Why the Furor about Polio?





Poliomyelitis, vaccine, Poliovirus


ABSTRACT. Poliomyelitis is one of such diseases as measles and dracunculiasis that can be eradicated, because it meets the criteria for eradicable diseases: being infectious, having humans as major host, effective vaccines, or treatment available for their control, and the availability of political and financial support for the eradication efforts. Ghana, with the rest of the world has already come far in the fight against polio, by reducing its incidence drastically (to zero as of now). The disease can only be prevented but not reversible, once infection results in paralysis and leaves victims permanently maimed, almost invariably reducing their quality of life. The recent outbreak (caused by a circulating vaccine-derived virus of the type 2 strain) was a call to pay more attention to the disease in order to realize the global aim of its elimination. All the attention needed by the disease is centered around vaccination, which indeed was the tool used in combating the outbreak that ensued in Ghana.


Centers for Disease Control and Prevention. What is Polio. Available from: http://www.cdc.gov; updated 2021 Sep 28; cited 2021 Nov 1

World Health Organisation. [Internet]. Poliomyelitis (polio). Available from: http://www.who.int; updated 2020; cited 2022 Jan 1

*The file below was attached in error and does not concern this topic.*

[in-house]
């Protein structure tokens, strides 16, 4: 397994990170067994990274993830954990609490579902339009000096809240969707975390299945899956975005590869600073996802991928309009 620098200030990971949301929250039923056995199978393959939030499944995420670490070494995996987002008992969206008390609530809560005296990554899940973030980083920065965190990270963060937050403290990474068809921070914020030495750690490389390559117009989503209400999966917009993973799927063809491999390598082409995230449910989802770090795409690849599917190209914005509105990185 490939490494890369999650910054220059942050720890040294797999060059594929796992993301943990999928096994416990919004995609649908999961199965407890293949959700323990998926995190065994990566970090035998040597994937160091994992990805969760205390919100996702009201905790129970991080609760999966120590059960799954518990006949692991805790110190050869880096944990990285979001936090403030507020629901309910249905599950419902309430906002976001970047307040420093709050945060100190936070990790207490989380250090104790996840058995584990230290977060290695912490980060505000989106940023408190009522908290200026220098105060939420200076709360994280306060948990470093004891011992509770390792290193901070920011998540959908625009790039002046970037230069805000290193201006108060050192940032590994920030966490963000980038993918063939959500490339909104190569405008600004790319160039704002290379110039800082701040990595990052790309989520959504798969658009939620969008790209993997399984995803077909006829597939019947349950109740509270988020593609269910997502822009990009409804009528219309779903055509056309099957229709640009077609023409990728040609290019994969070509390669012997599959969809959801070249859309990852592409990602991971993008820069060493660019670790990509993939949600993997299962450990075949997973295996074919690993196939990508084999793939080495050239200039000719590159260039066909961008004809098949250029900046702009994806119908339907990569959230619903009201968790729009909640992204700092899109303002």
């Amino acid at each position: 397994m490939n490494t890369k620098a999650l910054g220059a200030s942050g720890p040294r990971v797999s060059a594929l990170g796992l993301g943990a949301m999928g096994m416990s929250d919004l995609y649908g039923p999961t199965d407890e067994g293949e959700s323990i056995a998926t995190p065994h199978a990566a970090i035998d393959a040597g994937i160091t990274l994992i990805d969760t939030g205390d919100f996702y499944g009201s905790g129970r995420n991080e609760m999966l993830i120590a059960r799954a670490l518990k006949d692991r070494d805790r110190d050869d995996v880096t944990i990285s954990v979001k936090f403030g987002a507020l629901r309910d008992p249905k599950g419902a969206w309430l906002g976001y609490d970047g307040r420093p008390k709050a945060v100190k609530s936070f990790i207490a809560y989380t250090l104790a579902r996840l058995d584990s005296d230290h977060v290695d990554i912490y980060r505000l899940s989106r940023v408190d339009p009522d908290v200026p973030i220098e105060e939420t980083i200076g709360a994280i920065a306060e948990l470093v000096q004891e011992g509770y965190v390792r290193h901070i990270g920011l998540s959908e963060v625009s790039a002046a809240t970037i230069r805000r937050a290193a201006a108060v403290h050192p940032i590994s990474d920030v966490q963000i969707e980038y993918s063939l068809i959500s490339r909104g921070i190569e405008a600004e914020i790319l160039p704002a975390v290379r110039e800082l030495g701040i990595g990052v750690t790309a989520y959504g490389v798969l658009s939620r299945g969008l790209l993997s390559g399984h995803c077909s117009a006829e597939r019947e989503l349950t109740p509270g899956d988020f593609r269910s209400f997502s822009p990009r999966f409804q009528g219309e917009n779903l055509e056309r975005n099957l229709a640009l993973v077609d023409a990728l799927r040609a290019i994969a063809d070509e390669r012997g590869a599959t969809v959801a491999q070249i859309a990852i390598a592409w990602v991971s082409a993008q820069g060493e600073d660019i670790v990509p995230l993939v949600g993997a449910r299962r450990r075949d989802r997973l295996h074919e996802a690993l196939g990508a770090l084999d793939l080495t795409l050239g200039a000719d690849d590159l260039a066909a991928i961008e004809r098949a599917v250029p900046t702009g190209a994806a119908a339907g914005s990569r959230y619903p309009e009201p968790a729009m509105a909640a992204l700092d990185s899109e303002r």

Centres for Disease Control and Prevention. Global Immunisation: Our Progress Against Polio. Available from: http://www.cdc.gov; updated 2021 Mar 28; cited 2021 Dec 20

Ghana Health Service. Vaccine Derived Polio Virus (VDPV) Outbreak in the Chereponi District, North East Region. Ghana Weekly Epidemiological Report. 2019; 33(4)

Roser M, Ochmann S, Behrens H, Ritchie H, Dadonaite B. Eradication of Diseases. Our World in Data. Available from: http://ourworldindata.org/eradication-of-diseases; updated 2014; cited 2022 Jan 20

Dowdle WR. The principles of disease elimination and eradication. WHO Bulletin OMIS. 1998;76 Suppl 2

World Health Organisation. Poliomyelitis. Available from:https://www.who.int/teams/health-product-and-standards/standards; updated 2004 Jan 1; cited 2022 Jan3

World Health Organisation Regional Office for Africa. [Internet]. Three African countries halt polio outbreaks. Available from: https//www.afro.who.int/news/three-african-countries-halt-polio-outbreaks; updated 2019; sited 2022 Jan 20

Odoom JK, Forrest L, Dunn G, Osei-Kwasi M, Obodai E, Arthur-Quarm J, et al. Interruption of Poliovirus Transmission in Ghana: Molecular Epidemiology of Wild-Type 1 Poliovirus Isolated From 1995-2008. J Infect Dis. 2012; 206(7): 1111-20

World Health Organisation. Report of the SAGE Polio Working Group Meeting 7-8 September 2015. Geneva: The Organisation; 2015.




How to Cite

Amo-Tachie, S. (2022). Why the Furor about Polio?. International Journal of Medical Students. https://doi.org/10.5195/ijms.2022.1490



Original Article